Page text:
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Home page > 1. IV Online magazine > IV363 - January 2005 > 8. The elections in Ukraine - a working class viewpoint
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Ukraine

The elections in Ukraine - a working class viewpoint

Wednesday 5 January 2005, by Vladimir Zlenko

The current conflict in the Ukraine is not a fight between democracy and autocracy. From that point of view, there is no difference between Yanukovich and Yushchenko. They both have pillaged and are pillaging the Ukrainian people and state.

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Yushchenko’s main slogan at his rallies was: “We have to create rich people; then they we will help the poor.” He does not offer any opportunity for working people to participate actively in political and economic life, to be creators of their own history, or even to work honestly and to earn decently. Their role rather is to patiently await the largesse of the rich.

Neither of the candidates represents the interests of the working people. Two oligarchic clans are fighting for power to make fantastic profits and to appropriate what has not yet been privatized. All their policies will be based on exploitation of the working people. What is being decided is who next will rape the nation.

Of course, it is wrong to behave brazenly like Kuchma and his regime. And after the demonstrations in the squares, people will not be the same - that is a positive thing. People will have learned to resist and maybe they will begin to understand better their own interests and to demand to be respected.

The workers, blue and white-collar, are not in the squares. They still do not have their own organizations. The students who have come out into the central square of Kiev do not yet understand their interests. They are drawn by the perspective of victory.

They do not shout: “Democracy in politics and in the economy!” “Respect the rights of working people!” “Power to the people!” They are shouting: “Yushchenko! Yushchenko!” The image of the “little father,” of the fuhrer has been created. In Germany in the 1930s people also went into ecstasy at the sight of Hitler. He got the economy moving and ended unemployment.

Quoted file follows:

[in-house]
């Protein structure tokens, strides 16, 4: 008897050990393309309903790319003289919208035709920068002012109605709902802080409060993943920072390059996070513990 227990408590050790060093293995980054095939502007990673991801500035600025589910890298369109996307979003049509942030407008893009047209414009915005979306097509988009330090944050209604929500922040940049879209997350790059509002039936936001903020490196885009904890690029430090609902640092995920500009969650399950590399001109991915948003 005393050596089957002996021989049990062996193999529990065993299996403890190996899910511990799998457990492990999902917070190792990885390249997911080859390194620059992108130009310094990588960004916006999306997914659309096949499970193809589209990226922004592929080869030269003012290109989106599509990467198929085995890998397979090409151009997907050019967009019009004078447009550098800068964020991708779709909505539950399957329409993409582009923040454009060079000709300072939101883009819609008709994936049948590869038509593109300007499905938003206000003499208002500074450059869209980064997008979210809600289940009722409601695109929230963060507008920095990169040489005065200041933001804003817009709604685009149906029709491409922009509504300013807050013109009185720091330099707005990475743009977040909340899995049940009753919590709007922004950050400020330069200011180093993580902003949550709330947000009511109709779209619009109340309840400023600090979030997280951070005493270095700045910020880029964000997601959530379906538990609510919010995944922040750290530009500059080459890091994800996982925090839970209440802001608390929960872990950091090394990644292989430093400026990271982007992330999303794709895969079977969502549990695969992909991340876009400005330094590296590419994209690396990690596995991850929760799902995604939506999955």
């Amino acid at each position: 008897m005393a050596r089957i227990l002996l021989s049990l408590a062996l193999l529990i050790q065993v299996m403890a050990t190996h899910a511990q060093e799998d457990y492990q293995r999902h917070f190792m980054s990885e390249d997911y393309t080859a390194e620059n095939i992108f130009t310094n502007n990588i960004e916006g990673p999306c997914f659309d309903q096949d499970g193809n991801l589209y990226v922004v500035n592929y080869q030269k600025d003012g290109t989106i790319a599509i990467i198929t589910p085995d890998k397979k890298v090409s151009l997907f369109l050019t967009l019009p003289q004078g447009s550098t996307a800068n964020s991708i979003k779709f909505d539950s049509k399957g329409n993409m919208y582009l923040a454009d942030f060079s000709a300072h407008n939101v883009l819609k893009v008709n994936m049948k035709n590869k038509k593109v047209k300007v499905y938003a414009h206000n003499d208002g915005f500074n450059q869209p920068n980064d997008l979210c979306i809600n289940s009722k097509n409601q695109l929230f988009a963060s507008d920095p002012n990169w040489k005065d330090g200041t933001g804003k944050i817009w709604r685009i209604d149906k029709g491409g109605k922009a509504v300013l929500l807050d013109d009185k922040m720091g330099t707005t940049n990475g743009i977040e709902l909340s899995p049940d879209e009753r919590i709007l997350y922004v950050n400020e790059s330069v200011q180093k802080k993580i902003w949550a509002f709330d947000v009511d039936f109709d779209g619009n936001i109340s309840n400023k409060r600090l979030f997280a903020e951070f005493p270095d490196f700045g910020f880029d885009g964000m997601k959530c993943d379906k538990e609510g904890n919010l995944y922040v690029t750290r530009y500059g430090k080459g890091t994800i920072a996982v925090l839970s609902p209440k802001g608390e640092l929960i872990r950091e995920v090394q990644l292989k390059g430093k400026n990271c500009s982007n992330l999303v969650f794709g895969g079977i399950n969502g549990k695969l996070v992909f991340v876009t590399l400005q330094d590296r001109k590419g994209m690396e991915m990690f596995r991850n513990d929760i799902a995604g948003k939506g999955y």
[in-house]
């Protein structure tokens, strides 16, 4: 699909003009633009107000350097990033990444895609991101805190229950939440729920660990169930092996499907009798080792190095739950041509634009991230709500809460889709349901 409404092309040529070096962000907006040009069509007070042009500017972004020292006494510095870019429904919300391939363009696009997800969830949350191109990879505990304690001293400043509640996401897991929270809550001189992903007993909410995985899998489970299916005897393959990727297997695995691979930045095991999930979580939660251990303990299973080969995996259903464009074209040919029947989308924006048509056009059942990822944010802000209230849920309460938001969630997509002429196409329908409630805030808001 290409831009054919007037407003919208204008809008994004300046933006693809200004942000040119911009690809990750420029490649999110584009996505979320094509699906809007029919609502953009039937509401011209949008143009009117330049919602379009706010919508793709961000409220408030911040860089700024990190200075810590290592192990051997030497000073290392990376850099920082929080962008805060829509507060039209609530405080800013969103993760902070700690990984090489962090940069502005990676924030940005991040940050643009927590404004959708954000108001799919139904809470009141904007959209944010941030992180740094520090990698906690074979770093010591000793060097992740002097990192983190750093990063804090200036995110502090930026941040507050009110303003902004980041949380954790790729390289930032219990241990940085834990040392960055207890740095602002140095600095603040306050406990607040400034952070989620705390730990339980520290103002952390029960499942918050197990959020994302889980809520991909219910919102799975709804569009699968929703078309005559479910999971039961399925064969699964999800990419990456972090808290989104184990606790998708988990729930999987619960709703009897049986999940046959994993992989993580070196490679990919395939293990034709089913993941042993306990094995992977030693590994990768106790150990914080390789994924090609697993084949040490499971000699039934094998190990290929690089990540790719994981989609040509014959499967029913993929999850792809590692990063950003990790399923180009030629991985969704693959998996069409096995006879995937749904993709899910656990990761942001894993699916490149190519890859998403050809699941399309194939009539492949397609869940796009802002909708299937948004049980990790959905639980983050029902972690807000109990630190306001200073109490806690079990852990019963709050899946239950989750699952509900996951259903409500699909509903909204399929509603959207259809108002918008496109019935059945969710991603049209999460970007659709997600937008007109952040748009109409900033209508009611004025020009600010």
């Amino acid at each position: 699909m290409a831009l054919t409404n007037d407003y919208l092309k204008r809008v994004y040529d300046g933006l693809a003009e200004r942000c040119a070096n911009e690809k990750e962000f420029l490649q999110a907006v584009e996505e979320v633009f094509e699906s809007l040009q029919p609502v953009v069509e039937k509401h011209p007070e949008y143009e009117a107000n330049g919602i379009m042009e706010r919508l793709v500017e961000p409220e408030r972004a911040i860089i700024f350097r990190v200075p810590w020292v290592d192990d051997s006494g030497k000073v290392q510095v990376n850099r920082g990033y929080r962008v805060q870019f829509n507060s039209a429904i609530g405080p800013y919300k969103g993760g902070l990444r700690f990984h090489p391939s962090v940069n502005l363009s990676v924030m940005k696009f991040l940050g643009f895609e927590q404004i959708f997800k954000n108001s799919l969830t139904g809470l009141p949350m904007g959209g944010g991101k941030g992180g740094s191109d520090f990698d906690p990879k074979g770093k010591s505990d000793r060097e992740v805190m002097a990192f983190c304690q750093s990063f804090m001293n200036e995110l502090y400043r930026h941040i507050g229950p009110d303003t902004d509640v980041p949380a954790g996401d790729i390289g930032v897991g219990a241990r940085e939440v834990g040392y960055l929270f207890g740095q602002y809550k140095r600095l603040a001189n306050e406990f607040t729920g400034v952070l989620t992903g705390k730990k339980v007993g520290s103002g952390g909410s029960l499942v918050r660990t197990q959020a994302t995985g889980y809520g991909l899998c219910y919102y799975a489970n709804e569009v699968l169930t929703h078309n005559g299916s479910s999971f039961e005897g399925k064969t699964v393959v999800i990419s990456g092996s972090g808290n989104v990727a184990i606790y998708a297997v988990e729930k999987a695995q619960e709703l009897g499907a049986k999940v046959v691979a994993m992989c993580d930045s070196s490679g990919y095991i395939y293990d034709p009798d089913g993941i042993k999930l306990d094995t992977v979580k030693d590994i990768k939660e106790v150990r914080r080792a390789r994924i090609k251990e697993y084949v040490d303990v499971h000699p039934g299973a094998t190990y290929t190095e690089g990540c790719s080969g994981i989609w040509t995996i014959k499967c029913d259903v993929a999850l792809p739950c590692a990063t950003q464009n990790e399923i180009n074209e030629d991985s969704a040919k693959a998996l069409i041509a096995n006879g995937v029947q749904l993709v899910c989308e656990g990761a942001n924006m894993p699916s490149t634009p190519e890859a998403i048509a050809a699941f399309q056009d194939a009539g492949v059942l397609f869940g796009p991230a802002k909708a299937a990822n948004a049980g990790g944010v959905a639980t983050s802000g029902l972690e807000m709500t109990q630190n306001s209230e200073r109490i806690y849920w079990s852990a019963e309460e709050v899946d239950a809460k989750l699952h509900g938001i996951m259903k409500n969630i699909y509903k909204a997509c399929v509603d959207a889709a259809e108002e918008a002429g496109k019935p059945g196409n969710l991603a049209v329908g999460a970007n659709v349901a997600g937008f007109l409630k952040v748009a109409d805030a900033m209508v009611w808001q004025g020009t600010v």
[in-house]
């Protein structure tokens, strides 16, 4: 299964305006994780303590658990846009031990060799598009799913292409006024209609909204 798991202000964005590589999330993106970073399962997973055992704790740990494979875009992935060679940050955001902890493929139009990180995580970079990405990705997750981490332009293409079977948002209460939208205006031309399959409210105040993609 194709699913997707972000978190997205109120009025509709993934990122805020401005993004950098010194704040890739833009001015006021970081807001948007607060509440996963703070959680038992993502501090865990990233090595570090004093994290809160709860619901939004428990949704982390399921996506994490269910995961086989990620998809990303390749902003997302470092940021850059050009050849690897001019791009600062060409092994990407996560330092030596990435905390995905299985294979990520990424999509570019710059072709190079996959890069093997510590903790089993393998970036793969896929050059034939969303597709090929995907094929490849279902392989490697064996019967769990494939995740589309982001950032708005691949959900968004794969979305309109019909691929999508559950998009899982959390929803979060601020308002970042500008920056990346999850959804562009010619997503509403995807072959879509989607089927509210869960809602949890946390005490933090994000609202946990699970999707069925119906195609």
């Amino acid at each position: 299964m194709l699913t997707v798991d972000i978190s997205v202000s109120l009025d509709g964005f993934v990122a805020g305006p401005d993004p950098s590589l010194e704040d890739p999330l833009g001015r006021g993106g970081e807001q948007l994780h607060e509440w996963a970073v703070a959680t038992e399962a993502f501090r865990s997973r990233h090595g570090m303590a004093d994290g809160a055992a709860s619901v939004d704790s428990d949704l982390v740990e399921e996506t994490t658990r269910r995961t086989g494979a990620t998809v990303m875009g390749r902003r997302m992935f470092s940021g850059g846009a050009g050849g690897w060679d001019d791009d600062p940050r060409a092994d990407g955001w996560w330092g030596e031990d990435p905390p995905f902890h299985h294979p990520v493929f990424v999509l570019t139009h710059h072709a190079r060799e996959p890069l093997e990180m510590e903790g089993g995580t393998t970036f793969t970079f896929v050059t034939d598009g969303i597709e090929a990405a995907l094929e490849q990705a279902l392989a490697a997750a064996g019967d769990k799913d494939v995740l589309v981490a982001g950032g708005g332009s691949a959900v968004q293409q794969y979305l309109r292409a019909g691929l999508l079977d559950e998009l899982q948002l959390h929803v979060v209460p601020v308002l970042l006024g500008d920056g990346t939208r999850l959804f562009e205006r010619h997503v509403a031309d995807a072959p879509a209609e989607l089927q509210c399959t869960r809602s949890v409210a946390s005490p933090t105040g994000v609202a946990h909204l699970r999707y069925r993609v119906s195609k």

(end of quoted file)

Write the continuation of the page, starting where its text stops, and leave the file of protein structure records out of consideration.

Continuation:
The political and economic life of Ukraine is dominated on the one hand by “clans,” - capitalist groupings linked to political structures, and criminal elements on the other. There are four clans and they are in constant competition, fighting for power and for appropriation of the public wealth.

1. The Donetsk clan is headed by the wealthiest citizen of Ukraine, Rinat Akhmetov. Viktor Yanukovich belongs to that clan. Akhematov, as of today, is officially worth $3.5 billion US. This clan uses the political cover of the “Party of Regions,” whose leader is in practice Victor Yanukovich.

2. The Dnepropetrovsk clan is led by Viktor Pinchuk, who is the son-in-law of the outgoing president Leonid Kuchma. It uses the political cover of the “Labour Party of Ukraine”, whose leader is Sergei Tigipko. V. Pinchuk is the determining influence in this party, though several months ago he announced he was leaving it and its leadership for exclusive involvement in business. It cannot be excluded that he will be a candidate for President of Ukraine, but he has not said when. If the present standoff leads to new elections for President, he might well be put forward as the candidate of that party.

3. The Kiev clan is led by Viktor Medvechuk, who is the head of the presidential administration, and Grigorii Surkis, who owns the Kiev soccer team “Dynamo.” This clan includes the outgoing president Kuchma. Its political cover is the “Social-Democratic Party of Ukraine (united).” Until recently, Aleksandr Zinchenko worked in this team. Running on the party’s electoral list, he became a deputy of the Supreme Rada (parliament) and then the Rada’s Vice Chairperson. Then he switched to Viktor Yuushchenko’s team and headed his election campaign.

4. Before Viktor Yushchenko appeared on the scene, the Western clan was unable to make a breakthrough to have real influence on the national scene. It was active mainly in the west. For that reason, the oligarchs who belong to that clan feel they were short-changed in the privatization of the nation’s wealth. They feel this is unjust and they want to increase their share of the spoils.

Among their best-known oligarchs is the “sweet king of Ukraine,” Petr Poroshenki, who until 2000 was a member of the “Social-Democratic Party of Ukraine (United)”. He then left that organisation and became head of the “Party of Solidarity of Ukraine,” with David Zhvaniya and Nikolai Martynenko. Aleksandr Oemlchenko, son of the mayor of Kiev, is close to that clan and collaborates with it.